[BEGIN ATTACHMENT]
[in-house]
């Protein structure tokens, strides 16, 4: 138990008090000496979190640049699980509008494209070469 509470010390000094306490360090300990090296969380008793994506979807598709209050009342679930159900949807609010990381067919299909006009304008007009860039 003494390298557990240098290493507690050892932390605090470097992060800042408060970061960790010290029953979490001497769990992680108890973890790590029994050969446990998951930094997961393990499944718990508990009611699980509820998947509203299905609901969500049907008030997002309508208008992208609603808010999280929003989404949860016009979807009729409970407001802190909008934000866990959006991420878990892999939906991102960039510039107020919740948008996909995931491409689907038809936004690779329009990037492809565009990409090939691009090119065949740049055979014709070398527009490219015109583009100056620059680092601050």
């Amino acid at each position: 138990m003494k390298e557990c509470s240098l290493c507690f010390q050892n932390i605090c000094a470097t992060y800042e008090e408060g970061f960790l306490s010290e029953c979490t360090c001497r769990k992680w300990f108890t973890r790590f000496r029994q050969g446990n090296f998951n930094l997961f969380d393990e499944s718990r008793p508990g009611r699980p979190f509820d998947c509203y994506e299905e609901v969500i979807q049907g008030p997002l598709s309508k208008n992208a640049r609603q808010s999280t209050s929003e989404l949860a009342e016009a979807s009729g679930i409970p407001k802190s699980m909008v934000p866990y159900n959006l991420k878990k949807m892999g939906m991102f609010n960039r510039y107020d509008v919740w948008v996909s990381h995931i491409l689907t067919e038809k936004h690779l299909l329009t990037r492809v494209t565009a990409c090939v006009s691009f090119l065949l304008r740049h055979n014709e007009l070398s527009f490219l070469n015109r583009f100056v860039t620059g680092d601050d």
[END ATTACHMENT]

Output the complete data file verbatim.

[in-house]
């Protein structure tokens, strides 16, 4: 138990008090000496979190640049699980509008494209070469 509470010390000094306490360090300990090296969380008793994506979807598709209050009342679930159900949807609010990381067919299909006009304008007009860039 003494390298557990240098290493507690050892932390605090470097992060800042408060970061960790010290029953979490001497769990992680108890973890790590029994050969446990998951930094997961393990499944718990508990009611699980509820998947509203299905609901969500049907008030997002309508208008992208609603808010999280929003989404949860016009979807009729409970407001802190909008934000866990959006991420878990892999939906991102960039510039107020919740948008996909995931491409689907038809936004690779329009990037492809565009990409090939691009090119065949740049055979014709070398527009490219015109583009100056620059680092601050």
């Amino acid at each position: 138990m003494k390298e557990c509470s240098l290493c507690f010390q050892n932390i605090c000094a470097t992060y800042e008090e408060g970061f960790l306490s010290e029953c979490t360090c001497r769990k992680w300990f108890t973890r790590f000496r029994q050969g446990n090296f998951n930094l997961f969380d393990e499944s718990r008793p508990g009611r699980p979190f509820d998947c509203y994506e299905e609901v969500i979807q049907g008030p997002l598709s309508k208008n992208a640049r609603q808010s999280t209050s929003e989404l949860a009342e016009a979807s009729g679930i409970p407001k802190s699980m909008v934000p866990y159900n959006l991420k878990k949807m892999g939906m991102f609010n960039r510039y107020d509008v919740w948008v996909s990381h995931i491409l689907t067919e038809k936004h690779l299909l329009t990037r492809v494209t565009a990409c090939v006009s691009f090119l065949l304008r740049h055979n014709e007009l070398s527009f490219l070469n015109r583009f100056v860039t620059g680092d601050d």